I've been having the problem to see files being copied from one hard-drive to another (physical hard-drives) with a sped of 15mb/s.
They are a Western Digital WDC WD6401AALS-00L3B2 as system, a Seagate ST3250620AS as documents, and another Western Digital, a WDC WD10EADS-00L5B1 as files. They are 640GB, 250GB, and 1TB respectively.
They're mounted on a P6T Deluxe V2, with a i7 920 @ 3.00 GHz, Cooler Master V8, EVGA GeForce GTX 275 Superclocked SLI, 6GB OCZ OCZ3X1333LV2G at 1334 MHz CAS 7-7-7-20 (XMP 2 on BIOS), BIOS V. 0302.
Every software and Driver are updated to the last known version on Asus support site but Intel Matrix Storage Manager Driver V220.127.116.113 because it says the hardware is not supported (and BIOS. I don't plan to mess with that...).
(I live in Brasil, so don't tell me to change any hardware as they are incredibly expensive compared to the US.)
thats slow for internal SATAII drives... considering that even my EXTERNAL USB 7200rpm seagate/western digital drives do continious high 20mb/s (starts at 30mb/s).
are these results from hdtach? all i can say is ensure youre running with enough power (power supply). other than that, put the bios back to defaults and do what you have to to get sata items working. youre running sataII internals, and as mentioned, 15mb/s is horrible. any unneccesary services running? make sure all that antivirus/torrents stuff is off too. enable only what you need to get goin + drivers and see how that goes. is this on xp W7 vista? try it on W7 and see how it goes unless youre already on it, no drivers required. good luck
I have a Corsair TX850w, so power is not an issue.
The speed comes from Windows 7 64-bit copying a 45 MB RMVB video file (anime) from my documents hard drive, the Seagate, to the Files Hard-drive, the terabyte one. Even so, this kind of speed is normal on the other drive, too.
The funny thing is that this only happens with Windows, because games are not lagging at all.
Going to try the hdtach program now. Gonna this edit later to post results.
HDTach does not work on Windows 7. Do you guys know any other good HD benchmark program?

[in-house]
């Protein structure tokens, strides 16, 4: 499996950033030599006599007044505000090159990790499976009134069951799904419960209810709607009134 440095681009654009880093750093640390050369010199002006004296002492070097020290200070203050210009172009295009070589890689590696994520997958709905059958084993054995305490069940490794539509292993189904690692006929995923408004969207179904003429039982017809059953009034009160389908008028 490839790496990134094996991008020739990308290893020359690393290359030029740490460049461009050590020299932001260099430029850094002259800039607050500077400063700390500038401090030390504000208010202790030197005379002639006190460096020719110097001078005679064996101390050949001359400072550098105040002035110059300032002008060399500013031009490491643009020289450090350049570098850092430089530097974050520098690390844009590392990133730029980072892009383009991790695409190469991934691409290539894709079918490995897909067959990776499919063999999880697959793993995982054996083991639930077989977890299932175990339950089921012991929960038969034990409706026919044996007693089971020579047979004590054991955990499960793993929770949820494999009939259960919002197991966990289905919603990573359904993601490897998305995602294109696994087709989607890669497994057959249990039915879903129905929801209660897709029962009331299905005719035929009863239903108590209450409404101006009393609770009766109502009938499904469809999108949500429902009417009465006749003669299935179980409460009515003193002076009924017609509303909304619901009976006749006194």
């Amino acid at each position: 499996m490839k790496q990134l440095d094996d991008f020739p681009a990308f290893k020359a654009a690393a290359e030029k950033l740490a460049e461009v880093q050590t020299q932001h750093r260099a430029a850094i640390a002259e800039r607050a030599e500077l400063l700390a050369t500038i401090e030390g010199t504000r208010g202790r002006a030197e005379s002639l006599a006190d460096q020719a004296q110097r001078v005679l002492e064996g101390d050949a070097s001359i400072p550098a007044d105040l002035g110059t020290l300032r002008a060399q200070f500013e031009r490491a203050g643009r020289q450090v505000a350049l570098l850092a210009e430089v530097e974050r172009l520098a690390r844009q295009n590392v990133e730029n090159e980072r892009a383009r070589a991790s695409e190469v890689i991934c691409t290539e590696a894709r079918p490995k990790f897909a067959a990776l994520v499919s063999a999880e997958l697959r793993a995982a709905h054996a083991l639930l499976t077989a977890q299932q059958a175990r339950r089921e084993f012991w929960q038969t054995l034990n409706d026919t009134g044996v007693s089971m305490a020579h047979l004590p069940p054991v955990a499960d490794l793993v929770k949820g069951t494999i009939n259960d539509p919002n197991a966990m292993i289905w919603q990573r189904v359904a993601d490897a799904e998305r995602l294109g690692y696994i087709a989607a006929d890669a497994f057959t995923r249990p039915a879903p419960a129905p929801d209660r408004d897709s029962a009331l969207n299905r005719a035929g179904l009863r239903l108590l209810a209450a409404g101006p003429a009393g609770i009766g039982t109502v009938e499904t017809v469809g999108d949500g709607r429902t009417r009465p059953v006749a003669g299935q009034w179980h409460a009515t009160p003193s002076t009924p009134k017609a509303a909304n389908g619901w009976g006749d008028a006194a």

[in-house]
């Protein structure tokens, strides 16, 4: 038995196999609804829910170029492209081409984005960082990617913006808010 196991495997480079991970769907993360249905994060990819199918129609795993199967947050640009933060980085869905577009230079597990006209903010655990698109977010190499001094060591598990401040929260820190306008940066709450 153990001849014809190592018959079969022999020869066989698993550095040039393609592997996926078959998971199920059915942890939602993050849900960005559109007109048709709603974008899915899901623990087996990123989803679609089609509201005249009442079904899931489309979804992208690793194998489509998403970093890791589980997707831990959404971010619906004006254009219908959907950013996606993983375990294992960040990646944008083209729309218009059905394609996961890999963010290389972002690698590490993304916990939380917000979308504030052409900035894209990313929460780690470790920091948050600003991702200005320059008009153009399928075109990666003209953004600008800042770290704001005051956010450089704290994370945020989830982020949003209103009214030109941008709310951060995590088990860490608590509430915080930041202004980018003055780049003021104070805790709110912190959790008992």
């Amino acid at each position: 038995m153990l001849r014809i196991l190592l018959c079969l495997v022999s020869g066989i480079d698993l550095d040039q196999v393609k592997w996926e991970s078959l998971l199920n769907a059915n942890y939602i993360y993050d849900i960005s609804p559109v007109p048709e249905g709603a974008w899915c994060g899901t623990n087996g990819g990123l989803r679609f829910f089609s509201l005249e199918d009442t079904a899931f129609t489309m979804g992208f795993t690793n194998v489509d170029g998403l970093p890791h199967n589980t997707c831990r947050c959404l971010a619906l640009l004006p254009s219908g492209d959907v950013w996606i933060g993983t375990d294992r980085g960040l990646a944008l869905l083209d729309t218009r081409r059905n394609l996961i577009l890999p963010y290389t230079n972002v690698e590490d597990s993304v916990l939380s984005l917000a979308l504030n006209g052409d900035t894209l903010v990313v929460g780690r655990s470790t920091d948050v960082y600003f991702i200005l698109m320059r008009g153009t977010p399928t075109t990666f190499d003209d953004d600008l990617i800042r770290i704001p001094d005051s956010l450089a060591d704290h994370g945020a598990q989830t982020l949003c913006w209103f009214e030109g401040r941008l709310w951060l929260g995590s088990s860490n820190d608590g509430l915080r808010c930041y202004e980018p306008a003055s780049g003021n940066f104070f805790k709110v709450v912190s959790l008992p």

HD benchmark : IOMeter (more difficult to use), CrystalDiskMark, Atto.
Others only give contiguous read, which is less useful.
But 15MB/s in a real case isn't very bad. It's a bit low. For 150kB files, about 25MB/s would be better.
"Hardware not supported": could it be that you didn't enable Ahci in the Bios?
Expensive: buy at eBay.com or eBay.de - but before making an offer, make sure the seller wants to ship to Brazil. Greetings to South America!
Enabling XD/NX cpu feature will not affect your I/O speeds, if you thought so that has to be a testing quirk and you should re-test your findings.
Generally, the harddrive has maximum speeds (~100MB/s) but these are only reached in perfect conditions. For a real disk that is in use and may be fragmented or have files placed at the middle/end of the capacity on the drive, will be slower than their maximum performance. Though 15MB/s is a tad slow i must agree.
Download HDTune Pro (not the standard one) evaluation, and run the Files benchmark. This will test actual filesystem performance and not "raw" performance. If this shows a much lower value, fragmentation or other filesystem issues may be the cause. If not, its something else.
If the heads are having to move around a lot during the copy then it could easily account for the low transfer rates. Such a problem could be caused by:
1) Concurrent activity from another program accessing the source drive or the target drive. Run task manager, add I/O counts to the list of processes, and watch to see if any other processes than your copy are doing I/Os. Make sure you're viewing processes from all accounts.
2) Fragmentation. Try defragmenting both the source and target drives and then do the copy again to see if the speeds improve.
Anti-virus may be responsible for your slow speeds; as this slows down ALL I/O. That's why i never ran any anti virus software during my lifetime. Besides the virusses that are known are much likely less destructive than those who aren't known to virus scanners.
Anti-virus consists of two parts: an on-demand scanner which is activate always, and a scheduled check that can be disabled or postponed. But the on-demand scanner is often activate always and will scan any files programs will try to access. This would significantly slow down the whole system though, which is the reason i do not run anti virus software.
It doesn't matter where your anti-virus software is installed to. As it would check all I/O. If you had a floppy disk it would slow down the floppy disk as well because it wants to check the files on there before your application can get a chance to see them.
You could try rebooting into safe mode and retry your copy speed test.